Materials and Construction

A project log for Low Cost NFT Hydroponic Garden (under $250)

A low cost NFT hydroponic garden design cheaper than most online kit solutions. Developed as a test bed for HydroPWNics

avrAVR 09/10/2015 at 02:230 Comments

Materials: 2X4s, 4X4s, and 5X5 PVC fence post

Cutting Fence posts, I bought two 8 foot lengths and cut them in half for four 4 foot units. Each unit will hold 4 plants in 3" diameter hydroponic plastic grow baskets, filled with hydroton grow media.

All Cut, the chop saw wasn't big enough to fit the whole width of the post so I had to rotate it 3 times to cut them, I don't recommend this but if you do wear safety glasses and be very careful.

Measuring spacing of the plant pots and drilling pilot holes for the hole saw. I was planning on using my 3 inch hole saw to cut holes for the pots but the drill (on the table) I have won't fit the hole saw. I need to borrow a friends drill to finish. Next off for building the unit will be the frame, I haven't decided what the frame is going to look like. Simple requirements for it will be to mount the 4 rows and be tall enough to fit a 55 gallon water barrel underneath to act as the reservoir for the system. I plan on using the 4X4s to make legs and to build the rest of the frame with the 2X4s.

So thats what I got done on the unit so far, I'm hoping to do some more work Friday if its nice outside to use the saw, stay tuned for more updates later!

Last week I did a lot more work on the NFT grow unit the HydroPWNics control system will be deployed on. I finally decided on a simple design to hold up the 4 cut piece of fence posts holding the plants. I choose to cut the two by fours into two pieces one larger than they other. I used all these piece to make a simple box frame and added boards on top to strengthen and support it further. Its hard to describe with words so I have included a bunch of pictures of what I have done so far:

Materials laid out being measured and cut

Wood all cut to length, time to drill pilot holes and screw it all together:

Just placing it together to see how it fits and see how well the cuts came out. The cuts were spot on, and everything slid together without any real big gaps between wood. You can see how the pieces were cut purposely uneven (like how I mentioned before) so that they fit together neatly at each corner.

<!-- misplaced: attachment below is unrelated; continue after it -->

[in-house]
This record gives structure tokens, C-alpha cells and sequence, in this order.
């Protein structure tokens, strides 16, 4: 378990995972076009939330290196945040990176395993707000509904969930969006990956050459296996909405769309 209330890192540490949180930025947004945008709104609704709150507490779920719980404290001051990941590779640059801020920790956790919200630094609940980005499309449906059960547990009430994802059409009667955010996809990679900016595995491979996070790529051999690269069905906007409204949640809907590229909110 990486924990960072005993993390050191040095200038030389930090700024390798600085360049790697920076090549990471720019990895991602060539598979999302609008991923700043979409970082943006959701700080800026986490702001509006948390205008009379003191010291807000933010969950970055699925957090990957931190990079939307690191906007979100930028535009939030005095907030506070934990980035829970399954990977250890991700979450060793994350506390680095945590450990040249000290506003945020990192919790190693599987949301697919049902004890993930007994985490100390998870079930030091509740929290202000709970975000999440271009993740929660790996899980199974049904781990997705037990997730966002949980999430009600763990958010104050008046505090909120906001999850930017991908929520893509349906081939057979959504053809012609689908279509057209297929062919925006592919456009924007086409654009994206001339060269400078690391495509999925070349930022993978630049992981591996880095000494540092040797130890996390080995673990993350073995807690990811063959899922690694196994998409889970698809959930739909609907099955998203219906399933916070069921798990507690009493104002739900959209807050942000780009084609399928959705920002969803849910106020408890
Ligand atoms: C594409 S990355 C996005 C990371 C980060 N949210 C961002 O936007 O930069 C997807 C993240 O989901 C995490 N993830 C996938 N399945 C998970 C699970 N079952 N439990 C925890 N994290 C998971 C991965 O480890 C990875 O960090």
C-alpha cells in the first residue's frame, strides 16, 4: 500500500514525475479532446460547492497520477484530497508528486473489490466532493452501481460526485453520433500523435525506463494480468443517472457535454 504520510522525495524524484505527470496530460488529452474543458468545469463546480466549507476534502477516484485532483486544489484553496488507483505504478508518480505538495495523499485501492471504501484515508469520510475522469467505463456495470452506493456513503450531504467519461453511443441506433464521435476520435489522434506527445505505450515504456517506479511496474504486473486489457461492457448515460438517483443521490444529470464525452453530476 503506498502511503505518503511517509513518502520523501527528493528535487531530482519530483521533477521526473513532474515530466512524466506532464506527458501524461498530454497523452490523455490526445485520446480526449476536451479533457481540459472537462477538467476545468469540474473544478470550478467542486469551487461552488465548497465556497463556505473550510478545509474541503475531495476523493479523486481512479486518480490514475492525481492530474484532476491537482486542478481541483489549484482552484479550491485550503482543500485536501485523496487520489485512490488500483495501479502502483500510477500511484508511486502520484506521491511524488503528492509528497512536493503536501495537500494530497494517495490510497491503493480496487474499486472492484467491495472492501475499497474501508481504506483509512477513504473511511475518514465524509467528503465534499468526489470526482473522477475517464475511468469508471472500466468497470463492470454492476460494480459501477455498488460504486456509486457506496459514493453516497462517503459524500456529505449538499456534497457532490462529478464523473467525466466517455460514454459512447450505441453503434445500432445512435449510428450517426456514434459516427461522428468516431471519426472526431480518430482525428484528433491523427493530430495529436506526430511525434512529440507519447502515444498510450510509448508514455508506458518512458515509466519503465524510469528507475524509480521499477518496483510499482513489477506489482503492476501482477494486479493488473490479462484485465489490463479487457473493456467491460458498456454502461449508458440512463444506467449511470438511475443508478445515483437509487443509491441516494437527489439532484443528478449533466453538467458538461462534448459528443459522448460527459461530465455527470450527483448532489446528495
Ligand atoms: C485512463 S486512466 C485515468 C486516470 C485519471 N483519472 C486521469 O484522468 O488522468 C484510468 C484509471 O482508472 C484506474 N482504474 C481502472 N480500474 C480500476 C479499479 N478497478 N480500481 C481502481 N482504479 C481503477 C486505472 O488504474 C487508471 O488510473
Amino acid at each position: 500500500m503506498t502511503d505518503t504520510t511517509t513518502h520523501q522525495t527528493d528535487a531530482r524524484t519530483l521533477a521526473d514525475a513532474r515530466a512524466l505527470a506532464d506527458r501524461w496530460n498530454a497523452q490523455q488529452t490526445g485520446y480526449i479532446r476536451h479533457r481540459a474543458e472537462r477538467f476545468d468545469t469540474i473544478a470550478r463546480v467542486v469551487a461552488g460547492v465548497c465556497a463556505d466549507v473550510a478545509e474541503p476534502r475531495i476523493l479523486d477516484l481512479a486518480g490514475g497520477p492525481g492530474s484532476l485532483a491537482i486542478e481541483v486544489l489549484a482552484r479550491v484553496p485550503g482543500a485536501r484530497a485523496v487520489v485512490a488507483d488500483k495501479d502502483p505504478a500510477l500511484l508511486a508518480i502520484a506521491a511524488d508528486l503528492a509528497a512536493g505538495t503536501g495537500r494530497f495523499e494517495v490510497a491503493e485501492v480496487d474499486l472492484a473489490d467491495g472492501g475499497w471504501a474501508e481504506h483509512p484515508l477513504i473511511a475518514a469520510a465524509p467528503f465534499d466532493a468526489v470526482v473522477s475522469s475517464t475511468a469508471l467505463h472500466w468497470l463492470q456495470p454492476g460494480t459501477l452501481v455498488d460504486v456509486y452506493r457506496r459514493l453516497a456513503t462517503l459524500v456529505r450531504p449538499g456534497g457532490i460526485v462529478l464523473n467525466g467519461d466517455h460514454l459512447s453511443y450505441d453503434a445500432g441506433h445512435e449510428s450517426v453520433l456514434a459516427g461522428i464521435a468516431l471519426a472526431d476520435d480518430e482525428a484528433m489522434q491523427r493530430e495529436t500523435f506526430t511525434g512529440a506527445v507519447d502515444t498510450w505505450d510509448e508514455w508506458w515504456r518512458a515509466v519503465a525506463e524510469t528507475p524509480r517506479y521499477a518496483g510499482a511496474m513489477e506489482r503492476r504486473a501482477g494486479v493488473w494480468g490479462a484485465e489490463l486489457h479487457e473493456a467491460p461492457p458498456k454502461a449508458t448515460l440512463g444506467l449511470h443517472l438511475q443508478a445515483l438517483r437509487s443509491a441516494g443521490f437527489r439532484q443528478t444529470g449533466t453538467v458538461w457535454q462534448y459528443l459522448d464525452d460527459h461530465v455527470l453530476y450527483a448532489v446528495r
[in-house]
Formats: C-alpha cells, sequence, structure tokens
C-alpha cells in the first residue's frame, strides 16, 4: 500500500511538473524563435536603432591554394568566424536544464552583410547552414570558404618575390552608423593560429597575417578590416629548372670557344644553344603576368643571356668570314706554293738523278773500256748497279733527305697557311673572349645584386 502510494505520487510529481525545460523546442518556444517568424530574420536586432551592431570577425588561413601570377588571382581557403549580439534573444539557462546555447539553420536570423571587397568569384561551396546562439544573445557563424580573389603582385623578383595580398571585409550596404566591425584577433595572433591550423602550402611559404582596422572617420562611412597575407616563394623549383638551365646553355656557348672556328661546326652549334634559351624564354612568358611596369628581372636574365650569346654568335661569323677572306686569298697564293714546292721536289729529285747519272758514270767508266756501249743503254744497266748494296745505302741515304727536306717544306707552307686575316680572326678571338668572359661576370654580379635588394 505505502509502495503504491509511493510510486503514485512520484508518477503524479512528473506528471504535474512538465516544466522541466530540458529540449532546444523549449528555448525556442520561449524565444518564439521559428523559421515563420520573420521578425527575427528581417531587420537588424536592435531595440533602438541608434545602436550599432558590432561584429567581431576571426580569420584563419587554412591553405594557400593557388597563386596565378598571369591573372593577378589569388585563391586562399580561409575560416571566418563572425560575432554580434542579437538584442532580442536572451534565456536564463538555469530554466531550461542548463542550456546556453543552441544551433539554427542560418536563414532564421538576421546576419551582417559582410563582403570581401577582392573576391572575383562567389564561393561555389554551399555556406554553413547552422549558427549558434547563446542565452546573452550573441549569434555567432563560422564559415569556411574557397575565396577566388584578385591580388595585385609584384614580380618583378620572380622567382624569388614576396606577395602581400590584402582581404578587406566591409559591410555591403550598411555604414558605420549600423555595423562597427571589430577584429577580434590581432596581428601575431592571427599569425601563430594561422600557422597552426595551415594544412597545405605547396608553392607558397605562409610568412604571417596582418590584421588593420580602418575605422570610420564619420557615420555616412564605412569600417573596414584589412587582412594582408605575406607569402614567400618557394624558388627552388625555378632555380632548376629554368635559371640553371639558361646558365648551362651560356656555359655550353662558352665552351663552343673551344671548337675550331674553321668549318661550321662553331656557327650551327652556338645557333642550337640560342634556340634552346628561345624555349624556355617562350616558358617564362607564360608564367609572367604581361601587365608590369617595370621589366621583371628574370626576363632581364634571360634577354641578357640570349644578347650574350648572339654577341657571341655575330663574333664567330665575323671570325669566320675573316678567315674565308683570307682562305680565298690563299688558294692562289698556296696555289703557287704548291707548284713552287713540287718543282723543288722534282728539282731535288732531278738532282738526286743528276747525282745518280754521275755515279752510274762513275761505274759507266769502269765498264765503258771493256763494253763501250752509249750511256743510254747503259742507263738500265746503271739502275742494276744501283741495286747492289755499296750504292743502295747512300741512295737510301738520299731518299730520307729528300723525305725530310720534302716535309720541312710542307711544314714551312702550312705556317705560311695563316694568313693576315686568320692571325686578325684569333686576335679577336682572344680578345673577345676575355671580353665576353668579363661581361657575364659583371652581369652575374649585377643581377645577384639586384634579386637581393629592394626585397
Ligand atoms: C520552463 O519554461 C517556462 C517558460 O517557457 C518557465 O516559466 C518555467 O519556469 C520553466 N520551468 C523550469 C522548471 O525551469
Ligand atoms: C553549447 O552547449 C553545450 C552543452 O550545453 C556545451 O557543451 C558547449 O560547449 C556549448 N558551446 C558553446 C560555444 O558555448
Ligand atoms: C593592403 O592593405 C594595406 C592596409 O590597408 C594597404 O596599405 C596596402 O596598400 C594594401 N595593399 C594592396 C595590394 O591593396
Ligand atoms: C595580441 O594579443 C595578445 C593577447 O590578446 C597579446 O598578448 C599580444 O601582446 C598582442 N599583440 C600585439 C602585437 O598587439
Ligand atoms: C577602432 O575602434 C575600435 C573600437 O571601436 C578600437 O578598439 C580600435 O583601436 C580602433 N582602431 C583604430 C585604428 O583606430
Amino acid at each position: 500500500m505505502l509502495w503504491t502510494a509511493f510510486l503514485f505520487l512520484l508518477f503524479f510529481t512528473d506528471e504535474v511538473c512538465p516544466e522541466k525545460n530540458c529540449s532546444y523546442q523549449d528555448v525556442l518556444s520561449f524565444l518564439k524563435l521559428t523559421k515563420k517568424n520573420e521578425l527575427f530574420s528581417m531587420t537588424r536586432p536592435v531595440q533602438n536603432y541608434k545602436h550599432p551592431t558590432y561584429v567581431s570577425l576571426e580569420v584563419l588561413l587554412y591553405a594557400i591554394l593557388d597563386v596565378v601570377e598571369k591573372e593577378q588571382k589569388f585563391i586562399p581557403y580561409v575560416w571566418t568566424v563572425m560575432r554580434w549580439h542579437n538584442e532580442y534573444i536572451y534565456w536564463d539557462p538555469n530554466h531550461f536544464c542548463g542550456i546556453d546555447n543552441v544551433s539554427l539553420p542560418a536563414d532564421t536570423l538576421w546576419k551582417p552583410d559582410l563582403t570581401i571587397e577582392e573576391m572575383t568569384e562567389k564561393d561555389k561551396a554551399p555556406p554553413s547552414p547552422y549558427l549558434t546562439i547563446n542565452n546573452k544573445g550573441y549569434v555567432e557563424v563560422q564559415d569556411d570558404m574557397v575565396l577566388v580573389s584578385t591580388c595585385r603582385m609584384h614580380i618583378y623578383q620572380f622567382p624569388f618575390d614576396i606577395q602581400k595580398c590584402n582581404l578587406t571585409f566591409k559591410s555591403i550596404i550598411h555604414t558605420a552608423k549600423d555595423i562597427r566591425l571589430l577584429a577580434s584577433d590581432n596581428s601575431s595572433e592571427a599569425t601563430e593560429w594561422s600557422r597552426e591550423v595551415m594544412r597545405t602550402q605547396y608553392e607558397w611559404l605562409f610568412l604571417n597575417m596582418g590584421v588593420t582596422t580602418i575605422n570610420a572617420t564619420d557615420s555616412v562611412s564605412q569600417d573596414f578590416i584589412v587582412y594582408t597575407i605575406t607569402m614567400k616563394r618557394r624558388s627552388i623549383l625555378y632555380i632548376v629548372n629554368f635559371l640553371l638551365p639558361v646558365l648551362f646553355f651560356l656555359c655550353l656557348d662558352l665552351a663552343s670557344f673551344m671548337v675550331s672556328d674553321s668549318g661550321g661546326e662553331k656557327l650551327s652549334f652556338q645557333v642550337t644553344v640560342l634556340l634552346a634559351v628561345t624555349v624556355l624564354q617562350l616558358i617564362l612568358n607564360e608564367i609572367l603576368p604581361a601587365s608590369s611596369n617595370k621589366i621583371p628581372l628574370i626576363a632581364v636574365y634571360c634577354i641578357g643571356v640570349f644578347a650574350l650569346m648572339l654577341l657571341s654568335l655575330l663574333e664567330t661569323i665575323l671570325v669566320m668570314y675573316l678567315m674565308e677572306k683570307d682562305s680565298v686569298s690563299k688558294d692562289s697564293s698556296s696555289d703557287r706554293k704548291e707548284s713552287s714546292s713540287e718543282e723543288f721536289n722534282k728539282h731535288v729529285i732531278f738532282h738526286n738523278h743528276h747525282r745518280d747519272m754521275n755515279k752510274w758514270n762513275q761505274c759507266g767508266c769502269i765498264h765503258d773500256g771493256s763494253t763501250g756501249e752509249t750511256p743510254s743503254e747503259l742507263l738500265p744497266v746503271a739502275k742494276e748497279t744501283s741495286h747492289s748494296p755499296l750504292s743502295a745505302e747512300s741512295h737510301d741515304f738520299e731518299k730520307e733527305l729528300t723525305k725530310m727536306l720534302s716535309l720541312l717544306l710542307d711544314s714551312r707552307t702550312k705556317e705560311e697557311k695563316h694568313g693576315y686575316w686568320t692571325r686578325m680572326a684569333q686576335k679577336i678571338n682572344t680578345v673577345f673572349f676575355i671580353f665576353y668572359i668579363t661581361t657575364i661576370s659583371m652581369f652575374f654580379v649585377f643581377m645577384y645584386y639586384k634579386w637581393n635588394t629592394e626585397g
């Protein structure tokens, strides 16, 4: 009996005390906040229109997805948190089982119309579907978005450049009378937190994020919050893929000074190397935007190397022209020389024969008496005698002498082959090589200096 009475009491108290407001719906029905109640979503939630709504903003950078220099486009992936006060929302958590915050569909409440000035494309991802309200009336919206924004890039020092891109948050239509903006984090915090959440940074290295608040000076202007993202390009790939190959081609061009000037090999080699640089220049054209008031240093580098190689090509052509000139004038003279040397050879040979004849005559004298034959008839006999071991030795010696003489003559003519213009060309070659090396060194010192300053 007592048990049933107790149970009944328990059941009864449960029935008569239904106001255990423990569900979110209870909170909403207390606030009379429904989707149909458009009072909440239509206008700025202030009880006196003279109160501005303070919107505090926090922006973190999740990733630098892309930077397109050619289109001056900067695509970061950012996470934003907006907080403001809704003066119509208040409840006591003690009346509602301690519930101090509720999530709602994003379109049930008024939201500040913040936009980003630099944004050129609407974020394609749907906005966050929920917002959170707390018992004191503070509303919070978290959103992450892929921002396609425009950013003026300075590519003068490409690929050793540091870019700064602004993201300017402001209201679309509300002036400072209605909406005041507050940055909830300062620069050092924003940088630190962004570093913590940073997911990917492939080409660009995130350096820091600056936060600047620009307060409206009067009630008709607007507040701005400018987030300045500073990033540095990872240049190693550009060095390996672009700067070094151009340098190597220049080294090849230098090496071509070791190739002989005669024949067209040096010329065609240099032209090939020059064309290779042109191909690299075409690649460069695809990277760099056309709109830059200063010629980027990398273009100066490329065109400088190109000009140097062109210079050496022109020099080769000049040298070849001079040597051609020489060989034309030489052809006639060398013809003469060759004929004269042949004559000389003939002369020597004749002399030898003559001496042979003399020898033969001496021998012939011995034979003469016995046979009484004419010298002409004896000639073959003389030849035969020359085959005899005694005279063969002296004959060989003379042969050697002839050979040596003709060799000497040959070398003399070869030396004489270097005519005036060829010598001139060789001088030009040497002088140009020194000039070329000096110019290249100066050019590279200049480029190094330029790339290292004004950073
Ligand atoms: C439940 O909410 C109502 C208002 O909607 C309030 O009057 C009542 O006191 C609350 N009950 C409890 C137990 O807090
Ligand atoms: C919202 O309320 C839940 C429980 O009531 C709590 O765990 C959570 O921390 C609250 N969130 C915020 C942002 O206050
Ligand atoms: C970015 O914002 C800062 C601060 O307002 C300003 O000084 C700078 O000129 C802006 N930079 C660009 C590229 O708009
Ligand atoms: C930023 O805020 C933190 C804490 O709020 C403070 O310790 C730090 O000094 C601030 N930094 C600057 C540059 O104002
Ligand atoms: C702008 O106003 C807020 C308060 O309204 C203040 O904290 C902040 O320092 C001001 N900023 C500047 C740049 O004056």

Closer look at the at the construction

Its much darker out because it took me a while to find some clamps around the house. I clamped each joint together, when I drilled the pilot holes and left them clamped when I added the screws. It took much longer to clamp and drill pilot holes but in the end I didn't get any cracks in the wood and everything went together rather smoothly.

Closer look at the clamp placement and placement of the wood. I forgot to take pictures earlier but what I did firs was take the longer lengths of two by four for the frame and bolted them to the top planks at the end, which are also the same length. I did that first to make it easier to clamp, drill, and screw each corner of the frame.

The frame after the first day of work. The middle two by fours are screwed in from the top and side, so they are held in place rather well. One got attached crooked and it makes things look weird but I plan to fix it later before I paint the frame.

Stay tuned for another update on the frame as well as the rest of the project either later tonight or tomorrow. This post is for last week's work and I just forgot to make a post. I hope to have some more to show from this past week, so stay tuned!!!

Posts all drilled with pots in all but 4 positions, see that the frame isn't finished, more on that next!

Today I finished the wooden frame of the whole unit. I added the crossboards and legs, take a look at the pictures to see what I mean:

Dry fitting the legs after the cross boards added to the top of the frame.

To attach the legs securely and straight, I clamped them tightly into each corner with the same two clamps I used the other day. I used a spare piece of the 4X4 wood to hammer each leg after being clamped to make sure its flat up against the board on the top of the frame. I used 4 screws on each leg. I'm trying to decide if I want to have crossmembers between the legs or have a skirt for the frame at the bottom, or both. I think a skirt at the bottom is definitely going to happen, mainly so I can build a giant drawer underneath the unit to store the water reservoirs.

Another view:

Done for now, there will be a two by four skirt added to the bottom (as I stated previously), next trip to the hardware store I will be getting the remaining wood to build the skirt and bright green paint!

What it looks like with the rows of fence on top:

Overall I like how the frame came out, its almost a perfect 4X4 foot square and a little less than two feet of the ground. Orignally I was going to make it 5 tall off the ground, but I wanted more height for the plants to grow. I am also going to be using rubbermaide tubs for a reservoir instead of a 55 gallon water barrel which was also another reason to make it shorter.